Bronze etruscan fan from a grave (600 b.c. housed in the archaeological museum of Florence, Italy.)

It looks like a fan made of feathers.         

Feathered headgear of the Aztecs housed in the museum Fur Voelkerkunde in Vienna, Austria.

th century parrot feathers head dress.  From the Amazon river housed in the museum of the American Indian in NY. 

Codex Talleriano Remensis, 1388–1399 A..D., library M.N.A.H.

Winged Goddess Snake.
Detail of a relief from Abu Shimbel.

6th c. B.C. Winged Stone Snake, Triton housed in the Acropolis museum in Athens, Greece.  (Do the stripes make it a Boa?) 

Winged Gold Dragon of the 18
th c. “England’s Brighton Pavillion has many examples of Chinoiserie”.

The Aztecs believed that man at the beginning had the shape of a snake that came out of the Earth and that little by little, as he became “humanized” feathers grew on his body which, at one point, would lead him to the skies.  Apparently, the feathers symbolized the passion of man to fly and meet immortality.

Winged Gods (Hermes, Nike, Eros, Isis etc.) Animals (Sphinx, Horse, Lion, Bull, etc.)

Archaic Sphinx
A copy of the archaic Sphinx (about 560 B.C.) found at Spata, in Attica, Greece, decorates today the International Airport of Eleftherios Venizelos (original is housed in the Archaeological Museum in Athens).

Winged Horse near Xi'an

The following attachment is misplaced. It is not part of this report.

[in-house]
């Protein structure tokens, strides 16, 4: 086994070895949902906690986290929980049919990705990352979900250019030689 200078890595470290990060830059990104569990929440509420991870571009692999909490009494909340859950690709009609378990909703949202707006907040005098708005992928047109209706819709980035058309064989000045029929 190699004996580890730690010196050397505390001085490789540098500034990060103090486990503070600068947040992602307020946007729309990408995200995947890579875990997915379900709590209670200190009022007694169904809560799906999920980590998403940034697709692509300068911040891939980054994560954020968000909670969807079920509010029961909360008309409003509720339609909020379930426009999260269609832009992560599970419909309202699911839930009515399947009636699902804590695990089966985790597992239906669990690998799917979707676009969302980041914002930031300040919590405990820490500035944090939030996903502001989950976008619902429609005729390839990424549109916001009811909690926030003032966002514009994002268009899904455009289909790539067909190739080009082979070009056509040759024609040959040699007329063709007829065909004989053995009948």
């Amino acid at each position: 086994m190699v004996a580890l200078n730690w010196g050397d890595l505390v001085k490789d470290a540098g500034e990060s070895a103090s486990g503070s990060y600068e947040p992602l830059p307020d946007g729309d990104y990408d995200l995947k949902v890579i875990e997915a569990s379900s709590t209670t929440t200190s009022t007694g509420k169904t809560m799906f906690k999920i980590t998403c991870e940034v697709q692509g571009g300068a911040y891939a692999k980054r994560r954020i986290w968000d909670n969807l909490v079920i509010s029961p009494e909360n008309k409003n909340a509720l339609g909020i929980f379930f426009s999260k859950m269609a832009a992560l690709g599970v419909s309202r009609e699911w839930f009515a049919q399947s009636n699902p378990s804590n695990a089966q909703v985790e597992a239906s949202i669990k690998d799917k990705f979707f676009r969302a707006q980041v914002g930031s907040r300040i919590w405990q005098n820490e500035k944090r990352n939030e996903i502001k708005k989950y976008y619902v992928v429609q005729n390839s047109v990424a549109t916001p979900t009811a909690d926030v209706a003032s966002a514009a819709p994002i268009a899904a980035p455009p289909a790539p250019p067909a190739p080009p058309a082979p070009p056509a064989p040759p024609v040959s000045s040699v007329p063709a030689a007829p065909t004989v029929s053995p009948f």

Stone-Winged Horse near Xi’an, engraved for the Tang Dynasty, Emperor Gaozhong and his wife, Empress Wu Zetian

Tang Dynasty winged figure
Was the Greek winged Nike-Victory known in China? Tang Dynasty Tile-End “with winged figure” with her hands clasped against her chest similar to the Greek statues--Qinghai
County Museum

Nike Victory of Paionios
Reconstruction of the Nike–Victory of Paionios (321 B.C.)
  The original marble statue (2.15 meters height) is in the Archaeological Museum of Olympia--Peloponessos, Greece.

The peacock (the bird of Hera), “smiles when it looks at its feathers” and “cries when it looks at its ugly legs”.  It opens its feathers like a fan which are full of “eyes” like the beads for the protection against the “evil eye”.  The peacock feather forms inside an “eye” like the “spectacle” of the Cobra, which offers protection in addition to the color blue.  My idea is well supported by the fact that the “eyes” of the peacock feathers resemble the eye of the Cobra and moreover, the Chinese name of this species of snake means exactly Yanjingshe which means: “spectacle” snake.

Blue Bird of Knossos
The famous “blue bird” of the wall painting in Knossos is most probably a peacock.

Peacock made of yak butter the main product of Tibet.

157 Korean girls with feather fans.

Traditional Chinese puppet show figures.

Prince of Lilies from Knossos, Crete
“The Prince of
  Lilies” with pheasant feathers. Wall painting of about 1500 B.C. from Knossos

Detail of a scroll of a tenth century Chinese painter; Cleveland Museum of Art

Chinese opera figure (Taipei review July 2002). The feathers symbolize the snake.

Qing Dynasty (1644-1911) Mandarin in the Palace Museum of Taiwan with peacock feather (the eye of the peacock on the back of his head.)

Chinese Emperor with feather on his head.  From the Ming Dynasty Scroll “the Emperor’s Procession” in the palace museum of Taipei.  The Emperor’s horse has two long feathers next to the ears and a red one next to the muzzle.  In the Olympic games, the athletes were decorated with red ribbons (on the forehead and the left arm and thigh) after their victory and so were the horses of the chariots that won the race.

Sultan with feathers in his head.